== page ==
Original Research ARTICLE
Mapping the spatio-temporal structure of motor cortical LFP and spiking activities during reach-to-grasp movements
- 1Institut de Neurosciences de la Timone, UMR 7289, Centre National de la Recherche Scientifique - Aix-Marseille Université, Marseille, France
- 2Riken Brain Science Institute, Wako-Shi, Japan
- 3Institute of Neuroscience and Medicine (INM-6), Computational and Systems Neuroscience, Research Center Jülich, Jülich, Germany
- 4Institute for Advanced Simulation (IAS-6), Theoretical Neuroscience, Research Center Jülich, Jülich, Germany
- 5Theoretical Systems Neurobiology, RWTH Aachen University, Aachen, Germany
Grasping an object involves shaping the hand and fingers in relation to the object’s physical properties. Following object contact, it also requires a fine adjustment of grasp forces for secure manipulation. Earlier studies suggest that the control of hand shaping and grasp force involve partially segregated motor cortical networks. However, it is still unclear how information originating from these networks is processed and integrated. We addressed this issue by analyzing massively parallel signals from population measures (local field potentials, LFPs) and single neuron spiking activities recorded simultaneously during a delayed reach-to-grasp task, by using a 100-electrode array chronically implanted in monkey motor cortex. Motor cortical LFPs exhibit a large multi-component movement-related potential (MRP) around movement onset. Here, we show that the peak amplitude of each MRP component and its latency with respect to movement onset vary along the cortical surface covered by the array. Using a comparative mapping approach, we suggest that the spatio-temporal structure of the MRP reflects the complex physical properties of the reach-to-grasp movement. In addition, we explored how the spatio-temporal structure of the MRP relates to two other measures of neuronal activity: the temporal profile of single neuron spiking activity at each electrode site and the somatosensory receptive field properties of single neuron activities. We observe that the spatial representations of LFP and spiking activities overlap extensively and relate to the spatial distribution of proximal and distal representations of the upper limb. Altogether, these data show that, in motor cortex, a precise spatio-temporal pattern of activation is involved for the control of reach-to-grasp movements and provide some new insight about the functional organization of motor cortex during reaching and object manipulation.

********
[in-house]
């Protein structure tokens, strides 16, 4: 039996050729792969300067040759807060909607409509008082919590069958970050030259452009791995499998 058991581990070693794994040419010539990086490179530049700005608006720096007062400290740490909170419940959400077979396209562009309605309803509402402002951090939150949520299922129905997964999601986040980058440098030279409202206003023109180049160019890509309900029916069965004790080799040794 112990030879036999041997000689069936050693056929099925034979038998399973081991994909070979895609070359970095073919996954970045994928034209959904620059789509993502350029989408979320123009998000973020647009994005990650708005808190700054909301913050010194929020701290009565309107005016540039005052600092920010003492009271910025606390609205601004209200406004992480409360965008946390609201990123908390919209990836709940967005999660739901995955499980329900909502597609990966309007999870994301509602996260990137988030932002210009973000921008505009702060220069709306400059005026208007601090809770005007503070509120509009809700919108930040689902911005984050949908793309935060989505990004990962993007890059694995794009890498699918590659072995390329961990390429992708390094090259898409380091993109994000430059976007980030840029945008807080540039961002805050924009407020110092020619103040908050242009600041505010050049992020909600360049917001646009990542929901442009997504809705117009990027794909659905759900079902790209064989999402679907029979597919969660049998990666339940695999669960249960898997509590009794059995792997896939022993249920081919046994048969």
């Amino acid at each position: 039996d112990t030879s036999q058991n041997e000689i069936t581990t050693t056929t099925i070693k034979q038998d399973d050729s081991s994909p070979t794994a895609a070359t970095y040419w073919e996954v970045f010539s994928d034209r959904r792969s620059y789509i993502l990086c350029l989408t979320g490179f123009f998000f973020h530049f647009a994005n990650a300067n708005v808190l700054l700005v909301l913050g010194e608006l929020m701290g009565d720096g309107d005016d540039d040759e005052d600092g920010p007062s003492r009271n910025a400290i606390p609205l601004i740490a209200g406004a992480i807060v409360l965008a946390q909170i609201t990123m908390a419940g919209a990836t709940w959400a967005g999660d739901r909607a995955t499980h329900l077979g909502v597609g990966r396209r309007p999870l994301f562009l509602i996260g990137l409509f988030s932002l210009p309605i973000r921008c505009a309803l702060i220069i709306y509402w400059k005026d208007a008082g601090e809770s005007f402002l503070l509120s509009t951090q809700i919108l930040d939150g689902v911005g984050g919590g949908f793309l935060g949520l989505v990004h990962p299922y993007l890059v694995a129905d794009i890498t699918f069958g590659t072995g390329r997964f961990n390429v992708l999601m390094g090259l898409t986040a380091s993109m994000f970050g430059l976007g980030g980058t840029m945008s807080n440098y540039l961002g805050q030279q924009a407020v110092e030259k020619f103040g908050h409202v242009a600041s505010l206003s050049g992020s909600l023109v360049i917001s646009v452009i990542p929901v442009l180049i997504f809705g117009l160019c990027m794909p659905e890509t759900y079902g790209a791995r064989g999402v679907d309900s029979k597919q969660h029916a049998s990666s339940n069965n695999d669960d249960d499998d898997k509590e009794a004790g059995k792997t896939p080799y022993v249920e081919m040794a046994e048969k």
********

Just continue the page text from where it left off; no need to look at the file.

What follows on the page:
Keywords: cortical map, high-density recordings, monkey motor cortex, spiking activity, LFP
Citation: Riehle A, Wirtssohn S, Grün S and Brochier T (2013) Mapping the spatio-temporal structure of motor cortical LFP and spiking activities during reach-to-grasp movements. Front. Neural Circuits 7:48. doi: 10.3389/fncir.2013.00048
Received: 12 December 2012; Paper pending published: 21 January 2013;
Accepted: 06 March 2013; Published online: 27 March 2013.
Edited by:Nicholas Hatsopoulos, University of Chicago, USA
Reviewed by:Nicholas Hatsopoulos, University of Chicago, USA
Marc Schieber, University of Rochester, USA
Copyright: © 2013 Riehle, Wirtssohn, Grün and Brochier. This is an open-access article distributed under the terms of the Creative Commons Attribution License, which permits use, distribution and reproduction in other forums, provided the original authors and source are credited and subject to any copyright notices concerning any third-party graphics etc.
*Correspondence: Alexa Riehle, Institut de Neurosciences de la Timone, UMR 7289, Centre National de la Recherche Scientifique - Aix-Marseille Université, Campus Santé Timone, 27, Boulevard Jean Moulin, 13885 Marseille Cedex 05, France. e-mail: firstname.lastname@example.org
†Present address: Sarah Wirtssohn, Institute of Biology, Behavioural Physiology, Humboldt-Universität zu Berlin, Berlin, Germany.